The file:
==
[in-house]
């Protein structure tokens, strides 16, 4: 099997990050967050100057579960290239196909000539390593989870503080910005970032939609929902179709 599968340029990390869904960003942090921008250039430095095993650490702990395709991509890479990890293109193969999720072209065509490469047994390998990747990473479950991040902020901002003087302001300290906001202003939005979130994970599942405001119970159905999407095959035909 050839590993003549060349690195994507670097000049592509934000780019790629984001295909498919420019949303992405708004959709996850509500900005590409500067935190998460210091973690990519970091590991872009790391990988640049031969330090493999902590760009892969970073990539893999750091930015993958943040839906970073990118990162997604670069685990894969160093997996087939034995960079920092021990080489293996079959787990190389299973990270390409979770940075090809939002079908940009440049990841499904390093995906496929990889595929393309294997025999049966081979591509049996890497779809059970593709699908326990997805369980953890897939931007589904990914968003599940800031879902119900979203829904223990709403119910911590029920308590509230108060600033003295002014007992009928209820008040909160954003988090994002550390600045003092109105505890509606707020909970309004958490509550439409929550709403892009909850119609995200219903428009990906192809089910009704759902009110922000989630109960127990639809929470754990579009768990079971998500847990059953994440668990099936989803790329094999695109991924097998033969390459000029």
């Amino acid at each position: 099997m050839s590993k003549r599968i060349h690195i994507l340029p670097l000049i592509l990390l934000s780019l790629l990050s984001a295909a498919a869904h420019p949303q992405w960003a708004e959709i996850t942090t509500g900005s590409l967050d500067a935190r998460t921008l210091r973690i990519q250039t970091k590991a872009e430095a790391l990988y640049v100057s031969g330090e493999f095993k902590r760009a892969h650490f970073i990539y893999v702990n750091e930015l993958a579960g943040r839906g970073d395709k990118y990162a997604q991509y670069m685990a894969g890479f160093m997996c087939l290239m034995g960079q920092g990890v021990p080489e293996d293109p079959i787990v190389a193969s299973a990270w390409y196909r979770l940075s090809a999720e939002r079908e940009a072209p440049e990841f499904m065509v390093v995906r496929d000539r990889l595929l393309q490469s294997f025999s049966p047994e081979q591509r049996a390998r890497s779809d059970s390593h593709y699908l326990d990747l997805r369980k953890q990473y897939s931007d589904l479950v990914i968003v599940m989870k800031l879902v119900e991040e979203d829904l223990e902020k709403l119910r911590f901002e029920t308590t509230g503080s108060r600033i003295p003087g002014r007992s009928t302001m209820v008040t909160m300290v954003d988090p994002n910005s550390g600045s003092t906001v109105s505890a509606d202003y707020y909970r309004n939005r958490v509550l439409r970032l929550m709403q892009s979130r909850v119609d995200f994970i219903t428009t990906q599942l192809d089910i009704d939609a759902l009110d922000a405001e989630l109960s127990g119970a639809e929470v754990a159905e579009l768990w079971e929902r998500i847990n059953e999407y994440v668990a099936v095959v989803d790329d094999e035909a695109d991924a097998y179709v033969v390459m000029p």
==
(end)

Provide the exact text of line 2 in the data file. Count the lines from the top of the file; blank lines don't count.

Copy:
């Protein structure tokens, strides 16, 4: 099997990050967050100057579960290239196909000539390593989870503080910005970032939609929902179709 599968340029990390869904960003942090921008250039430095095993650490702990395709991509890479990890293109193969999720072209065509490469047994390998990747990473479950991040902020901002003087302001300290906001202003939005979130994970599942405001119970159905999407095959035909 050839590993003549060349690195994507670097000049592509934000780019790629984001295909498919420019949303992405708004959709996850509500900005590409500067935190998460210091973690990519970091590991872009790391990988640049031969330090493999902590760009892969970073990539893999750091930015993958943040839906970073990118990162997604670069685990894969160093997996087939034995960079920092021990080489293996079959787990190389299973990270390409979770940075090809939002079908940009440049990841499904390093995906496929990889595929393309294997025999049966081979591509049996890497779809059970593709699908326990997805369980953890897939931007589904990914968003599940800031879902119900979203829904223990709403119910911590029920308590509230108060600033003295002014007992009928209820008040909160954003988090994002550390600045003092109105505890509606707020909970309004958490509550439409929550709403892009909850119609995200219903428009990906192809089910009704759902009110922000989630109960127990639809929470754990579009768990079971998500847990059953994440668990099936989803790329094999695109991924097998033969390459000029």